Csikszentmihalyi continues, stating that “being in the right place at the right time is an important part of creativity” (2). Luck is a big part of the equation. Even if the culture is receptive to the creative project, the individual creator needs resources to create. Access to materials, energy and time to work, and an emotionally permissive environment all facilitate creativity. On the other side of the coin, researchers have shown certain factors to inhibit creativity. Mark Runco states that “these include a lack of respect (specifically for originality), red tape, constraint, lack of autonomy and resources, inappropriate norms, project management, feedback, time pressure, competition, and unrealistic expectations” (2004, 662). Though creative people do sometimes arise from abject conditions, circumstance goes a long way to facilitate or destroy innate creative impulse.
I personally agree that creativity is an important part of individual human experience, and vital for maintaining a vibrant culture. The statistical benefits of creativity for health cannot be denied. I find it noteworthy that there has been such extensive research on the topic of cultivating individual creativity, but far less analysis of the socio-political factors that serve to inhibit creativity collectively. Since we know that creative individuals need resources to thrive, it seems there should be more focus on the equitable distribution of resources among all populations. I believe that creativity research could benefit from a Marxist analysis, including elements drawn from feminist and critical race theory. Utilizing these social-analytical frames could open the dialogue to include the unseen hegemonic forces that restrict creative development in our culture. Since creativity is so essential to wellness, it seems prudent to further explore the hierarchical systems of oppression that limit it on a collective level. We now understand much about cultivating individual creativity. It is time to focus on the larger, more insidious forces that deny certain individuals the resources to be creative.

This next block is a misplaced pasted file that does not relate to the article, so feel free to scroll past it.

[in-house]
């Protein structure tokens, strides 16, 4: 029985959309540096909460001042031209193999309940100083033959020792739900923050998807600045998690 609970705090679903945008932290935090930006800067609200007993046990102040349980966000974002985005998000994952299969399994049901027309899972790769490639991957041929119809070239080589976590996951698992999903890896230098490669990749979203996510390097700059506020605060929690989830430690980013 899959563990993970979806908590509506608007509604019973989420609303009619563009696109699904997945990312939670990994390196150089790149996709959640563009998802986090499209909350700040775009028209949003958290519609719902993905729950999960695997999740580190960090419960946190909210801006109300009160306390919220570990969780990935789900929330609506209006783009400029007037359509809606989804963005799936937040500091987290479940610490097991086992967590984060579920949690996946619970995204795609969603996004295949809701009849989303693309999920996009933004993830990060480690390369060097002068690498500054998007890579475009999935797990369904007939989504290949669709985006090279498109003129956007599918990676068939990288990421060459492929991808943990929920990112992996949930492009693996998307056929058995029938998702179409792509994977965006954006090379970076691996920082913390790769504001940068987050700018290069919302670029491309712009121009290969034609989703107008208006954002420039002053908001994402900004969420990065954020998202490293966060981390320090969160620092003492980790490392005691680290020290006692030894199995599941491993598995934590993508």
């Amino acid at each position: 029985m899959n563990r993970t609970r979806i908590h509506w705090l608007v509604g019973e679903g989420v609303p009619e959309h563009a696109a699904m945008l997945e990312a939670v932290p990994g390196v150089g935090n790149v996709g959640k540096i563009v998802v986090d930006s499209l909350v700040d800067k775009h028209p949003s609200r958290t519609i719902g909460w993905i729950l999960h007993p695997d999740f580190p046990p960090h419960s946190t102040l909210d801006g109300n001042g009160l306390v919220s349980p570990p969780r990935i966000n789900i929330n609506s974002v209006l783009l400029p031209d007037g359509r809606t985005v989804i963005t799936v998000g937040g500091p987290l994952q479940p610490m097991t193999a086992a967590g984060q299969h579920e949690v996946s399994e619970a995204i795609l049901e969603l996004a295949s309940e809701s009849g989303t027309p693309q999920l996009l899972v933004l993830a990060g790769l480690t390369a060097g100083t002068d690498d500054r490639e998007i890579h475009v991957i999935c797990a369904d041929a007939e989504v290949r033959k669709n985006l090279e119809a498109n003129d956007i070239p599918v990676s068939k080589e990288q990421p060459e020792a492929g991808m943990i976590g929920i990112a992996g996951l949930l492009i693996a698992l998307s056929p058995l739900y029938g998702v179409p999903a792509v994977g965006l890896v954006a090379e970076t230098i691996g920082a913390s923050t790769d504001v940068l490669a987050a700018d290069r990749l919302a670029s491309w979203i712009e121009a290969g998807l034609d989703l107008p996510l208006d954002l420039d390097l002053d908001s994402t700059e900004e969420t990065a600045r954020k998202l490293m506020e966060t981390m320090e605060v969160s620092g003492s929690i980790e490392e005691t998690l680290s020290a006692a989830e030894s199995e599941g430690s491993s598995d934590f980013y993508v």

"Creativity Has Health Advantages." Industrial Engineer (2008): 13.
Csikszentmihalyi, Mihaly. "Flow and the Psychology of Discovery and Invention." HarperPerennial, New York 39 (1997).
El-Murad, Jaafar, and Douglas C. West. "The Definition and Measurement of Creativity: What Do We Know?" Journal of Advertising Research June (2004): 188-201.
Fisher, Bradly J., and Diana K. Specht. "Succesful Aging and Creativity in Later Life." Journal of Aging Studies 13.4 (1999): 457-472.
Friedman, Michael B. "Creativity and Psychological Well-Being." Contemporary Readings in Law and Social Justice 6.2 (2014): 39-58.
Runco, Mark A. "Creativity." Annual Review of Psychology 55 (2004): 657-687.
Sternberg, Robert J., and Todd I. Lubart. "The Concept of Creativity: Prospects and Paradigms." Handbook of Creativity 1 (1999): 3-15.